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6 March 2014 1:04 pm ,
Vol. 343 ,
Antiretroviral drugs can protect people from becoming infected by HIV. But so-called pre-exposure prophylaxis, or PrEP...
Two studies show that eating a diet low in protein and high in carbohydrates is linked to a longer, healthier life, and...
Considered an icon of conservation science, researchers at World Wildlife Fund (WWF) headquarters in Washington, D.C.,...
The new atlas, which shows the distribution of important trace metals and other substances, is the first product of...
Early in April, the first of a fleet of environmental monitoring satellites will lift off from Europe's spaceport in...
Since 2000, U.S. government health research agencies have spent almost $1 billion on an effort to churn out thousands...
Magdalena Koziol, a former postdoc at Yale University, was the victim of scientific sabotage. Now, she is suing the...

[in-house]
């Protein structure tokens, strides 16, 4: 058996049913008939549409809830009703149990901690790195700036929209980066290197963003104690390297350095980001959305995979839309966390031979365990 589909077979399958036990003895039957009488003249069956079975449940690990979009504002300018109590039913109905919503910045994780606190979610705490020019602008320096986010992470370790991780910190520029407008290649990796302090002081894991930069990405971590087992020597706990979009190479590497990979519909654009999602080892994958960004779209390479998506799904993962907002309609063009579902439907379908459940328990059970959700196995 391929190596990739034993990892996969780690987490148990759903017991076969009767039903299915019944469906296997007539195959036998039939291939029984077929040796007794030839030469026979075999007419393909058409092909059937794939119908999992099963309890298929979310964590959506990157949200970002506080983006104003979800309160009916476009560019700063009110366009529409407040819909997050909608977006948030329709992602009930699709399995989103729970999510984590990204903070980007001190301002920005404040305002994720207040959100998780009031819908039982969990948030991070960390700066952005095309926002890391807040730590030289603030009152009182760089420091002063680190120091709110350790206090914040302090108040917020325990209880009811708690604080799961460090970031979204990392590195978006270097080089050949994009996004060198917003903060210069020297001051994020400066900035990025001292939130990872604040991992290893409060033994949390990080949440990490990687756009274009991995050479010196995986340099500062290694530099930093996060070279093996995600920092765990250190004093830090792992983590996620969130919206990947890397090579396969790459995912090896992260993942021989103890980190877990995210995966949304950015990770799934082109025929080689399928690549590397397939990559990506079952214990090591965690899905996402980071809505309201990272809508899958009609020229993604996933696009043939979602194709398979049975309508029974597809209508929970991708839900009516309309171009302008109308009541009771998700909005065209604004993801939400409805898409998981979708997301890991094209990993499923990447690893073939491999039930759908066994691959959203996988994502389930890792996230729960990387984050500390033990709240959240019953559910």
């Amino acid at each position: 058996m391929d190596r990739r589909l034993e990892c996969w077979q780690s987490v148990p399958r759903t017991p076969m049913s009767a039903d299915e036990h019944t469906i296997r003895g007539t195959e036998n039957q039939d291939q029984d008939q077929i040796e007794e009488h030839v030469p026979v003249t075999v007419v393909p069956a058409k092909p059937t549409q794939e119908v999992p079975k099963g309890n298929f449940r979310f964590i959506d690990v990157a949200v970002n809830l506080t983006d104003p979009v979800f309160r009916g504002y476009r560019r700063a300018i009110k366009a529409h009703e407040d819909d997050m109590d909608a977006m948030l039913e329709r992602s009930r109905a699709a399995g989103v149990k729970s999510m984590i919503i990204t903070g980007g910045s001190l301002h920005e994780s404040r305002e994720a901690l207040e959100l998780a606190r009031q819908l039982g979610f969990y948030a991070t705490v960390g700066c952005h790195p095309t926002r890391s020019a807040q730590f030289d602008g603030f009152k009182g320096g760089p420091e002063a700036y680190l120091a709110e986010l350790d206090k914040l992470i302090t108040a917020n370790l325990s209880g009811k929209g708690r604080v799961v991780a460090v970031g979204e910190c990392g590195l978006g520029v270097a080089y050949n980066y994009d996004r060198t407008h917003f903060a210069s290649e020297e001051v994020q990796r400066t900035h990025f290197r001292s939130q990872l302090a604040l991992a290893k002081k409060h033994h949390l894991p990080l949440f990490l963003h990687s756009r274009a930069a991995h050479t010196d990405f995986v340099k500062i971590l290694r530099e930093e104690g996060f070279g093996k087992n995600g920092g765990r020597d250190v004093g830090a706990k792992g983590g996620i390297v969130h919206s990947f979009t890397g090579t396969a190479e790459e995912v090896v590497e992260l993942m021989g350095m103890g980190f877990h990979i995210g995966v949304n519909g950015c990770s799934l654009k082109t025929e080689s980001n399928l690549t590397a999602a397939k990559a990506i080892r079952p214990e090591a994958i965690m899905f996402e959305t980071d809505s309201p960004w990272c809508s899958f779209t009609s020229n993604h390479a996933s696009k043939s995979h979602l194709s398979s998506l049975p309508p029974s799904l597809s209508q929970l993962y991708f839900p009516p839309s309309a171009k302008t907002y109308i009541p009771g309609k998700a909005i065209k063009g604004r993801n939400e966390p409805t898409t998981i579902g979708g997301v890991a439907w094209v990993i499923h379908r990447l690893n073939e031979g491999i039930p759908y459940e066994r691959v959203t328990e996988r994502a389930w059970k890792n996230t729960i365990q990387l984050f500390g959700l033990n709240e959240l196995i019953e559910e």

- 6 March 2014 1:04 pm , Vol. 343 , #6175
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ScienceShot: Ant Queens Rob Their Own Cradles
10 January 2014 1:00 pm
When looking for mates, some ant species don’t venture far from the family tree. In colonies of an ant from the Philippines, pictured above (Cardiocondyla argyrotricha), newly mature males will fight to the death to mate with their sister-queens. But often, there aren’t enough males to go around. So to form new colonies, virgin queens mate with their own sons, researchers report in Naturwissenschaften. To make the discovery, the scientists set up 31 artificial ant colonies with an unhatched queen and a set of sterile female worker ants and watched for the emergence of unfertilized male and fertilized female pupae. In all the colonies, queens could not lay female eggs until after a son was ready to reproduce. They even filmed one mother-son pair in the act of mating. Such coupling in ants, wasps, and bees is rare because it usually produces large numbers of sterile males. But these Oedipal insects seem to have found ways to avoid that problem.